What is blogging in 2017?

Never mind the future of blogging – what’s the “now” of blogging in 2017?

I’ve been a bit quiet here recently. There are various reasons for this, but if I rolled off a few, they’d sound like excuses.

The quick version? Circumstances change. People change. People move on.

Ironically, I don’t always blog my thoughts in case someone reads something I’d rather they didn’t. By not blogging at all, I’ve certainly taken care of that.

The risk in 2017 (or 2015, or 2020) is that everything you say is so visible. So easy to find – and so hard to erase.

There’s that line for people who worry about their private messages being accessed. “If you’ve got nothing to hide, you’ll be fine.” I’ve become a bit paranoid – not because I’m plotting something, but because once you put something in writing, it could be held against you – somehow.

While there are loads of stories about how someone has said or done something terrible, I can’t help feeling that it’s all too easy for one bad comment to permanently tarnish your reputation. There are levels of severity here.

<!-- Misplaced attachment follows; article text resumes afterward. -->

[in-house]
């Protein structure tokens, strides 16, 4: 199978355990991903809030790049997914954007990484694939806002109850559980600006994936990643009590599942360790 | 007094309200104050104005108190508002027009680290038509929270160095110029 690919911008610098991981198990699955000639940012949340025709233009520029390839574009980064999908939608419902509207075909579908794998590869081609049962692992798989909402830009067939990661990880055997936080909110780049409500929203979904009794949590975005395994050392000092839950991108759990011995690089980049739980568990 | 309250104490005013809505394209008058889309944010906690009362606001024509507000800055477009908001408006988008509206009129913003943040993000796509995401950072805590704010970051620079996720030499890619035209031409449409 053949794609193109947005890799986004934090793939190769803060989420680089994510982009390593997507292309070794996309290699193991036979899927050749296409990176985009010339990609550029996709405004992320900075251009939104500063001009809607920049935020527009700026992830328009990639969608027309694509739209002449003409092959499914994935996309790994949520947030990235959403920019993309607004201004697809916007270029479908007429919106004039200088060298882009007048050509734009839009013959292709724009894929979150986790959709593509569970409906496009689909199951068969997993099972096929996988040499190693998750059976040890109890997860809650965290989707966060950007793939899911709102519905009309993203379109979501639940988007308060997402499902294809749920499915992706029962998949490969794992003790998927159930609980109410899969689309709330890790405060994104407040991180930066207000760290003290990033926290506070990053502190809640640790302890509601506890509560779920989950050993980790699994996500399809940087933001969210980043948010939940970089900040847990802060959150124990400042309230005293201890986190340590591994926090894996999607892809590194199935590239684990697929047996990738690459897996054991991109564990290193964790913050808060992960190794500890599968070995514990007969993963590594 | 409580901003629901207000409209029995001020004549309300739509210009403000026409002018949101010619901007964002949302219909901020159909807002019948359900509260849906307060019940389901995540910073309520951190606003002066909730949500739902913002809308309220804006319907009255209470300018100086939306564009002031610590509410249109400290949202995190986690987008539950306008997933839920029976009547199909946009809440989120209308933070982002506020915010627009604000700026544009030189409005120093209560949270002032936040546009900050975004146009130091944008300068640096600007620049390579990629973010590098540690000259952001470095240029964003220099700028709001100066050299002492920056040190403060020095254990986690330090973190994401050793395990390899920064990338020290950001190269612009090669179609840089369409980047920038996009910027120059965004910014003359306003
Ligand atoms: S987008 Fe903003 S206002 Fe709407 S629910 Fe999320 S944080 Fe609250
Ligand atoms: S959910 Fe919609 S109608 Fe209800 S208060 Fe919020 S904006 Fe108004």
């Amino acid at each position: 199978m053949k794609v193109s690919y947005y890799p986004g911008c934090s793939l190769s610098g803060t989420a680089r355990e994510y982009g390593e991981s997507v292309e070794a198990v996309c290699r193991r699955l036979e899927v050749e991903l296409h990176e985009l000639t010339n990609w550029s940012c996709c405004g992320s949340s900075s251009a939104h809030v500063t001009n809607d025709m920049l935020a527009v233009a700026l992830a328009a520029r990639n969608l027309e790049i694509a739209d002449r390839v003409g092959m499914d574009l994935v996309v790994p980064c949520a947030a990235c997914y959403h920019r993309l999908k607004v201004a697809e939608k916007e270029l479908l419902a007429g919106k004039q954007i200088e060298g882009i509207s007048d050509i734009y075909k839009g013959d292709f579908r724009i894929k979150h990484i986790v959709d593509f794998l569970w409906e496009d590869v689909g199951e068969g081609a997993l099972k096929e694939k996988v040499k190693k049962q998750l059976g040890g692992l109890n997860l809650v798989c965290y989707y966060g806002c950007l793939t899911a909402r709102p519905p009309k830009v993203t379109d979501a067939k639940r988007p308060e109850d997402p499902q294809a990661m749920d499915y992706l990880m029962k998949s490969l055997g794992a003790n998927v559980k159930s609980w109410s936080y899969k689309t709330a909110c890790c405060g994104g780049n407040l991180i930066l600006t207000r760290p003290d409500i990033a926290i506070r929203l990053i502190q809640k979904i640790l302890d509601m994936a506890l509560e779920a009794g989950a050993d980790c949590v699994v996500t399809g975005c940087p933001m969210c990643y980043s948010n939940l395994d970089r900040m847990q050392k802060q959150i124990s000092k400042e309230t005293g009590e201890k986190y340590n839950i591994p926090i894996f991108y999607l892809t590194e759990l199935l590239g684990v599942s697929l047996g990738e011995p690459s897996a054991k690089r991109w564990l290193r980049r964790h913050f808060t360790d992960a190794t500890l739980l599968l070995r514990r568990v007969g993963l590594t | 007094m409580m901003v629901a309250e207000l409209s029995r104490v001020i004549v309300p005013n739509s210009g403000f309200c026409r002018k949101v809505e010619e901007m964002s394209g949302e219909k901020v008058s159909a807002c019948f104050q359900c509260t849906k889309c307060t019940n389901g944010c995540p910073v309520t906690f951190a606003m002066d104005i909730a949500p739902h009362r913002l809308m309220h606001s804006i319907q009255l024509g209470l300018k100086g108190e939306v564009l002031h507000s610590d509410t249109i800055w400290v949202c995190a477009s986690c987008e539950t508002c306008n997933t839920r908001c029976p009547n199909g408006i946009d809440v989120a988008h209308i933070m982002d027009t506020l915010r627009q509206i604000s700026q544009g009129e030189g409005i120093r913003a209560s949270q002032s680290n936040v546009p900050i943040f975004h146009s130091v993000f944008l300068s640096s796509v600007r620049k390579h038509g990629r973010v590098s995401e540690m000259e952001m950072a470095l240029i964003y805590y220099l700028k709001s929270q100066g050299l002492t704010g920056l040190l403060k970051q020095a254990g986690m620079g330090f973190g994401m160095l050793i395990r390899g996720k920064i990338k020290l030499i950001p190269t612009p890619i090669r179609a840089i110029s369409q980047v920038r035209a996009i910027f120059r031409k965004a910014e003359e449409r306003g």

I guess the answer is to not put it in writing. It feels like we’re expected to do this all the time. A blog cannot be too personal, lest you reveal too much. We can’t post negative things online – unhappiness, un-constructive criticism, anger, moaning, venting – because that reflects badly on us.

Thus, we have these uber-positive social media profiles. No wonder the only thing I can remember seeing on Facebook is engagement, marriage, and babies. Occasionally birthdays and barbecues show up. Oh, and holiday photos. There’s not much else.

So, what’s the “now” of blogging in 2017? It feels like blogging – and online life in general – has become very filtered. Based on my own anecdotal evidence, the overwhelming trend for everything I’ve seen friends posting online is that it’s positive – or at least has a positive spin.

I’ve posted less, because I haven’t always had happy things to say. To be honest, I haven’t had much of anything to say. Facebook particularly seems to be geared towards sharing things when you have news – especially when it’s positive. This is perfectly illustrated by the lack of any reaction besides “like”, at least until February 2016. The “like” button “was first activated” in February 2009. That’s seven years of Facebook giving the indication that positive stuff is preferred.

We’re human beings. We’re not always going to be happy. Suppressing negative emotions by not sharing them is probably not a good thing. I’m sure someone else has said that better.

For now, blogging is filtered. Maybe it’s time to change that.

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